The Necromancer: Pilot Season #1
Written by Joshua Ortega
Pencils & Inks by Jonboy Meyers
Colors by Brian Buccellato
Letters by Troy Peteri
Cover by Francis Manapul
Top Cow Productions
Cover price: $2.99; On-sale: Oct. 17, 2007
A Pilot Worth Watching
See, I’ve been out of the loop. While the rest of the comic book world was going ga-ga over the original Necromancer miniseries a few years back, I was only just starting to be gently guided back into the comics mainstream under the tender care of Brian Michael Bendis’s Ultimate Spider-Man and Warren Ellis’s Planetary trades.
Truth be told, with the exceptions of the Paul Jenkins/Dale Keown run on The Darkness, and stand alone limited series like Midnight Nation, Wanted, and Common Grounds (all trades), I haven’t read anything published in the Top Cow universe since the late ’90s.
So, with this in mind, you may ask yourself, “Who the hell is this guy to be telling us anything about this comic book. He doesn’t know the world, he doesn’t know the characters!”
Well, I’ll tell you who I am, my friend:
I’m the target audience.
See, Top Cow has given themselves quite an interesting challenge to meet. Rather than relaunching a popular series and relying solely on the carryover of devoted fanboys to bolster sales, they’re aiming a bit higher. They’re making it their goal to not only satisfy the initiated, but to make these characters and their stories accessible to a completely new generation of readers (like myself).
It’s not unlike the challenge Joss Whedon faced when translating his cult hit TV show Firefly into the feature film Serenity (…hey, look! a Joss Whedon reference that has nothing to do with Necromancer’s similarities to Buffy the Vampire Slayer!): To entertain the newbies, while keeping the oldies satisfied.
In this, The Necromancer (Pilot Season) #1 succeeds smashingly.
We are (re)introduced to Abigail van Alstine, the teenage girl who can speak to the dead (among other talents). We open on young Abby in a therapy session, discussing her recent bouts with nightmares that may in fact be resurfacing memories. We are shown brief glimpses of her previous ordeal at the hands of the demon Mali, followed by a flashback-recounting of the incident which may have churned these memories back to the surface.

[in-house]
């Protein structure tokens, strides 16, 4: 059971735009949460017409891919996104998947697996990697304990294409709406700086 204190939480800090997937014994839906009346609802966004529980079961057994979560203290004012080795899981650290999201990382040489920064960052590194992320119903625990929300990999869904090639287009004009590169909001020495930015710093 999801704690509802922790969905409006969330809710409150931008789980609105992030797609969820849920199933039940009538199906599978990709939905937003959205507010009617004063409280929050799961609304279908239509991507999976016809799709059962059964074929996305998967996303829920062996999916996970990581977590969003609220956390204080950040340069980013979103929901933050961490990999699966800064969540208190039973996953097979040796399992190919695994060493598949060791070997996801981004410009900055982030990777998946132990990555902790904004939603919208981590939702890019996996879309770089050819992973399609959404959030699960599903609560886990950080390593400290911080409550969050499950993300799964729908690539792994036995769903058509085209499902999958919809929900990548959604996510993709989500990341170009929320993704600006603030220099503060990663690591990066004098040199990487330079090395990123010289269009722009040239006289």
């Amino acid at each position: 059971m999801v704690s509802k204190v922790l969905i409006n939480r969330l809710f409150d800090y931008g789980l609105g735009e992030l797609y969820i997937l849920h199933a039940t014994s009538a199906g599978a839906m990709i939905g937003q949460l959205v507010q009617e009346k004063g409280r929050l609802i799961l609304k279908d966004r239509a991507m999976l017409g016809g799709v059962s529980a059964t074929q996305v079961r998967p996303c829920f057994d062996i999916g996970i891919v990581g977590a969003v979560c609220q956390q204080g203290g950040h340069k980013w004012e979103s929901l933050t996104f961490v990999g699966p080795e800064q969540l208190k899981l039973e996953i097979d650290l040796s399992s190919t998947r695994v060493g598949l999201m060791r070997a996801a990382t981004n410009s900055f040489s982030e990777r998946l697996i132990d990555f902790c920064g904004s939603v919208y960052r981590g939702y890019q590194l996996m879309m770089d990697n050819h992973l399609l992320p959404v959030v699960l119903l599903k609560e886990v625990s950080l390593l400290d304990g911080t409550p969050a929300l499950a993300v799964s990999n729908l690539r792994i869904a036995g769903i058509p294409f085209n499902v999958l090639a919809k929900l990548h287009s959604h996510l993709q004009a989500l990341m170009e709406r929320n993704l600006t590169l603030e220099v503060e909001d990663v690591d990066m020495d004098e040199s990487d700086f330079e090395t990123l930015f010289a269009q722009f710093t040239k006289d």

Abby is an interesting and well-written character, her voice both recognizably realistic and refreshingly unique. When amongst friends, she wise-cracks like a pro, but when speaking to her therapist (who also happens to be her best friend’s mom), she displays an intriguing mix of clearheadedness, compassion, and self-doubt. These characteristics make her an instantly likable and relatable character.
And “character” is the name of the game with this issue. Oh, sure, there’s action and magic and babes and monsters — this IS a Top Cow book — but along with the eye-candy comes a surprisingly intimate tale, complete with the mandatory twist ending that actually leaves you curious for more information.
I have no doubt in my mind that this approach is due to the fact that the series’ original writer, Joshua Ortega, has returned to pen the pilot issue. Rather than feeling the need to offer a flash-bang reinvention of the main character, Ortega has chosen to simply continue the adventures of the one he originally created. This is obvious, even to someone who has never read the previous issues. His writing is relaxed, confident, natural, and untroubled by the pressing concerns of reintroducing a forgotten product. He’s just tryin’ to tell a story.
And it works. Rather than being flung headfirst into a roller coaster ride of plot-twists and cleavage shots (for more of this, see Cyblade Pilot Season #1), we’re slowly introduced into a story that, even as minute details are revealed, raises more questions that you actually want to have answered. And, while the former certainly gets the job done, the latter does it better.
Only aiding in the experience are the talented renderings of penciler/inker Jonboy Meyers (and, really, how can you not appreciate a guy with a name like Jonboy), who comes along and owns the look of a book he apparently was not the original artist for. His style is a fun amalgamation of Joe Madureira and J. Scott Campbell, with an equal talent for drawing cool monsters, attractive females, and communicative facial expressions.
Add to that the gorgeously vivid colors of Brian Buccellato and you’ve got a complete package. A first issue that is accessible to new and old readers alike, and, most importantly, leaves you wanting more.
If this book accomplishes nothing else, it will make you want to hit your local comic shop and dig up the original six-issue miniseries (currently collected in trade form as The Necromancer: Something In The Way). Hopefully, though, that particular accomplishment will come in second to its being chosen to receive an ongoing monthly series come voting season.
While this issue didn’t completely blow my mind, it was very entertaining and very satisfying, and in my opinion, is highly deserving of a continuation of the story. I wanna know what Ortega has cooked up next.
I give it an A.